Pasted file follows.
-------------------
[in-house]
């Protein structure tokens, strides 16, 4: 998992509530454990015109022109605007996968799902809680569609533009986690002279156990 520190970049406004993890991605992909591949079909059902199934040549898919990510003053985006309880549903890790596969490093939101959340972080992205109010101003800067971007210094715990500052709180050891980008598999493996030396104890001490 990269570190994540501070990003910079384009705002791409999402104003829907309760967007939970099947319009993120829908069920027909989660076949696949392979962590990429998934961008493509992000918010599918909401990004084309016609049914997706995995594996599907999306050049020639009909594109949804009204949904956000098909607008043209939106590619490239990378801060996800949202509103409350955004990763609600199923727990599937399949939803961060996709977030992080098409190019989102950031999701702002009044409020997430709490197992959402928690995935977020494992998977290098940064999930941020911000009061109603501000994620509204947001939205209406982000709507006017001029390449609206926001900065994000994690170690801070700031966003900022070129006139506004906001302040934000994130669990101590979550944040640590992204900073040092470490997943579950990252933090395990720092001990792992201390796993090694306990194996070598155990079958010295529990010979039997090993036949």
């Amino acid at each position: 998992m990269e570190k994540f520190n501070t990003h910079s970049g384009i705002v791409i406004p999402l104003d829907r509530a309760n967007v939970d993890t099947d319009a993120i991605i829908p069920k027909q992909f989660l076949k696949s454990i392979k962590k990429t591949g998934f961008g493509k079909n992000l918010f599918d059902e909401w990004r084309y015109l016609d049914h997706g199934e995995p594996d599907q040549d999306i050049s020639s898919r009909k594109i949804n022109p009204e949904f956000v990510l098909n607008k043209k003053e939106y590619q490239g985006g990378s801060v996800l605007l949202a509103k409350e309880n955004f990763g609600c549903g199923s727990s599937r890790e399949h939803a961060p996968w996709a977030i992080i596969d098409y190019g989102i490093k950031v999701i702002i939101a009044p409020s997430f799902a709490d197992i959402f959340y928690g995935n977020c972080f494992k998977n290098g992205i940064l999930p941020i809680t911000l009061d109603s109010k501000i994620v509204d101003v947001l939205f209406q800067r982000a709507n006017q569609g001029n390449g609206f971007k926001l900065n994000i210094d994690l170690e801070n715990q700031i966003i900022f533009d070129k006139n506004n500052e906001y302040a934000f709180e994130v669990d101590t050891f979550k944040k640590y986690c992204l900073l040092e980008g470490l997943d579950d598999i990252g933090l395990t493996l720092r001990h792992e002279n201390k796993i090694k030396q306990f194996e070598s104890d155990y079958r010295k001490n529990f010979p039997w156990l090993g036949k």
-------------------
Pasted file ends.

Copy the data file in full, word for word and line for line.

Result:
[in-house]
């Protein structure tokens, strides 16, 4: 998992509530454990015109022109605007996968799902809680569609533009986690002279156990 520190970049406004993890991605992909591949079909059902199934040549898919990510003053985006309880549903890790596969490093939101959340972080992205109010101003800067971007210094715990500052709180050891980008598999493996030396104890001490 990269570190994540501070990003910079384009705002791409999402104003829907309760967007939970099947319009993120829908069920027909989660076949696949392979962590990429998934961008493509992000918010599918909401990004084309016609049914997706995995594996599907999306050049020639009909594109949804009204949904956000098909607008043209939106590619490239990378801060996800949202509103409350955004990763609600199923727990599937399949939803961060996709977030992080098409190019989102950031999701702002009044409020997430709490197992959402928690995935977020494992998977290098940064999930941020911000009061109603501000994620509204947001939205209406982000709507006017001029390449609206926001900065994000994690170690801070700031966003900022070129006139506004906001302040934000994130669990101590979550944040640590992204900073040092470490997943579950990252933090395990720092001990792992201390796993090694306990194996070598155990079958010295529990010979039997090993036949």
């Amino acid at each position: 998992m990269e570190k994540f520190n501070t990003h910079s970049g384009i705002v791409i406004p999402l104003d829907r509530a309760n967007v939970d993890t099947d319009a993120i991605i829908p069920k027909q992909f989660l076949k696949s454990i392979k962590k990429t591949g998934f961008g493509k079909n992000l918010f599918d059902e909401w990004r084309y015109l016609d049914h997706g199934e995995p594996d599907q040549d999306i050049s020639s898919r009909k594109i949804n022109p009204e949904f956000v990510l098909n607008k043209k003053e939106y590619q490239g985006g990378s801060v996800l605007l949202a509103k409350e309880n955004f990763g609600c549903g199923s727990s599937r890790e399949h939803a961060p996968w996709a977030i992080i596969d098409y190019g989102i490093k950031v999701i702002i939101a009044p409020s997430f799902a709490d197992i959402f959340y928690g995935n977020c972080f494992k998977n290098g992205i940064l999930p941020i809680t911000l009061d109603s109010k501000i994620v509204d101003v947001l939205f209406q800067r982000a709507n006017q569609g001029n390449g609206f971007k926001l900065n994000i210094d994690l170690e801070n715990q700031i966003i900022f533009d070129k006139n506004n500052e906001y302040a934000f709180e994130v669990d101590t050891f979550k944040k640590y986690c992204l900073l040092e980008g470490l997943d579950d598999i990252g933090l395990t493996l720092r001990h792992e002279n201390k796993i090694k030396q306990f194996e070598s104890d155990y079958r010295k001490n529990f010979p039997w156990l090993g036949k």